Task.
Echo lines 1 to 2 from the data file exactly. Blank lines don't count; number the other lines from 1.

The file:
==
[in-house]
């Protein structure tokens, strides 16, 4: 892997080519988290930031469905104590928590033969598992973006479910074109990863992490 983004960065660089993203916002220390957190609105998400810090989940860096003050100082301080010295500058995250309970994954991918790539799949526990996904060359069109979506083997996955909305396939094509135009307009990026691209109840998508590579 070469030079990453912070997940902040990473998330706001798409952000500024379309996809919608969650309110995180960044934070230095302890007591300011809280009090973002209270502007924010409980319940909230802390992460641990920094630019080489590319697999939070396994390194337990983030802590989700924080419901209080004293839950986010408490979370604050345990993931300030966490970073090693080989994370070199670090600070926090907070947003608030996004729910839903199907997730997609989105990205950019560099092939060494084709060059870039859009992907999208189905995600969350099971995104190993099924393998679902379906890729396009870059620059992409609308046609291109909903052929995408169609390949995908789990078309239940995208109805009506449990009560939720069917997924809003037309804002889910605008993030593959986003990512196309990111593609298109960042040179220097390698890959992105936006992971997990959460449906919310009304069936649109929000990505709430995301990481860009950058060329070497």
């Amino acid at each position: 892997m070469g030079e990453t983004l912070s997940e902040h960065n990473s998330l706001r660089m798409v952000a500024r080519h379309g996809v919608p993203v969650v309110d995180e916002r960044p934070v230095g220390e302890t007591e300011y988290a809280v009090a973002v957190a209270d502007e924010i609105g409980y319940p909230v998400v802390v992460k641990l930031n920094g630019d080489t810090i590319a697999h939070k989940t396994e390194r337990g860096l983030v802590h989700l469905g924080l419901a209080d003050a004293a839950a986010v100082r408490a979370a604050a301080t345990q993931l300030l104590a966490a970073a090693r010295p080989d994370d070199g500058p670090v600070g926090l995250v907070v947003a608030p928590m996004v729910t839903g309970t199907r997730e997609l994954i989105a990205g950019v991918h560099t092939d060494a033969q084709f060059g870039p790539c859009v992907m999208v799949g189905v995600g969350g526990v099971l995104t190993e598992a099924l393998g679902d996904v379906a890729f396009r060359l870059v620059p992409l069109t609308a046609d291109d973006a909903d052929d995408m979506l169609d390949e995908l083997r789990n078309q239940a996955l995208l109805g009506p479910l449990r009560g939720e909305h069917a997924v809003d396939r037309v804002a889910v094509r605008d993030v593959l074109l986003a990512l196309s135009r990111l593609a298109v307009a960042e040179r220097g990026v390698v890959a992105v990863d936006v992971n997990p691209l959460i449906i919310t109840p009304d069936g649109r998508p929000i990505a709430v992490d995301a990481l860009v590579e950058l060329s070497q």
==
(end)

[in-house]
């Protein structure tokens, strides 16, 4: 892997080519988290930031469905104590928590033969598992973006479910074109990863992490 983004960065660089993203916002220390957190609105998400810090989940860096003050100082301080010295500058995250309970994954991918790539799949526990996904060359069109979506083997996955909305396939094509135009307009990026691209109840998508590579 070469030079990453912070997940902040990473998330706001798409952000500024379309996809919608969650309110995180960044934070230095302890007591300011809280009090973002209270502007924010409980319940909230802390992460641990920094630019080489590319697999939070396994390194337990983030802590989700924080419901209080004293839950986010408490979370604050345990993931300030966490970073090693080989994370070199670090600070926090907070947003608030996004729910839903199907997730997609989105990205950019560099092939060494084709060059870039859009992907999208189905995600969350099971995104190993099924393998679902379906890729396009870059620059992409609308046609291109909903052929995408169609390949995908789990078309239940995208109805009506449990009560939720069917997924809003037309804002889910605008993030593959986003990512196309990111593609298109960042040179220097390698890959992105936006992971997990959460449906919310009304069936649109929000990505709430995301990481860009950058060329070497």